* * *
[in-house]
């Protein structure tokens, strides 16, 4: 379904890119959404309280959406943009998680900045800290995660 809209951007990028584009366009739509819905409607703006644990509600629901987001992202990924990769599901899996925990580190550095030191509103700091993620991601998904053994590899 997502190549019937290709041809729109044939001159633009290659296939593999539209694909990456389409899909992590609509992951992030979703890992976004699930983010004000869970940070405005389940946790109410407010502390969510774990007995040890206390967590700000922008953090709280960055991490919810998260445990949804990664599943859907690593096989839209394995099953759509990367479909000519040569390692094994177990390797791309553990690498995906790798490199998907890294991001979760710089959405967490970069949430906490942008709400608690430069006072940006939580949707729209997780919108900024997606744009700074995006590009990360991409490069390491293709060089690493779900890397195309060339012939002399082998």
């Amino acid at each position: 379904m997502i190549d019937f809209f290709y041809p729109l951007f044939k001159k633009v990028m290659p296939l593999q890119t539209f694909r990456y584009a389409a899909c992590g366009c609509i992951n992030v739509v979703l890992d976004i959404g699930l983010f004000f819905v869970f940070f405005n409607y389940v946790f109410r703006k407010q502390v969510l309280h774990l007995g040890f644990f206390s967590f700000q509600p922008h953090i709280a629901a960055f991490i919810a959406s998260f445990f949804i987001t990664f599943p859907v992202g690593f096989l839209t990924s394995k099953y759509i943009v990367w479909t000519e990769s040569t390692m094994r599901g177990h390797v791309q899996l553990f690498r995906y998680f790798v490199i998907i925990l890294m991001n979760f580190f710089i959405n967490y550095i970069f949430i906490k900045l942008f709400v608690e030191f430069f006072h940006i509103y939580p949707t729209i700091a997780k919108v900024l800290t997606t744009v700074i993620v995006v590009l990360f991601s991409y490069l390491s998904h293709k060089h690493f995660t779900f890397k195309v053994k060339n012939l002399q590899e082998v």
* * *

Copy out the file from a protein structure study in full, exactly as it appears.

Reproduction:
[in-house]
């Protein structure tokens, strides 16, 4: 379904890119959404309280959406943009998680900045800290995660 809209951007990028584009366009739509819905409607703006644990509600629901987001992202990924990769599901899996925990580190550095030191509103700091993620991601998904053994590899 997502190549019937290709041809729109044939001159633009290659296939593999539209694909990456389409899909992590609509992951992030979703890992976004699930983010004000869970940070405005389940946790109410407010502390969510774990007995040890206390967590700000922008953090709280960055991490919810998260445990949804990664599943859907690593096989839209394995099953759509990367479909000519040569390692094994177990390797791309553990690498995906790798490199998907890294991001979760710089959405967490970069949430906490942008709400608690430069006072940006939580949707729209997780919108900024997606744009700074995006590009990360991409490069390491293709060089690493779900890397195309060339012939002399082998």
């Amino acid at each position: 379904m997502i190549d019937f809209f290709y041809p729109l951007f044939k001159k633009v990028m290659p296939l593999q890119t539209f694909r990456y584009a389409a899909c992590g366009c609509i992951n992030v739509v979703l890992d976004i959404g699930l983010f004000f819905v869970f940070f405005n409607y389940v946790f109410r703006k407010q502390v969510l309280h774990l007995g040890f644990f206390s967590f700000q509600p922008h953090i709280a629901a960055f991490i919810a959406s998260f445990f949804i987001t990664f599943p859907v992202g690593f096989l839209t990924s394995k099953y759509i943009v990367w479909t000519e990769s040569t390692m094994r599901g177990h390797v791309q899996l553990f690498r995906y998680f790798v490199i998907i925990l890294m991001n979760f580190f710089i959405n967490y550095i970069f949430i906490k900045l942008f709400v608690e030191f430069f006072h940006i509103y939580p949707t729209i700091a997780k919108v900024l800290t997606t744009v700074i993620v995006v590009l990360f991601s991409y490069l390491s998904h293709k060089h690493f995660t779900f890397k195309v053994k060339n012939l002399q590899e082998v």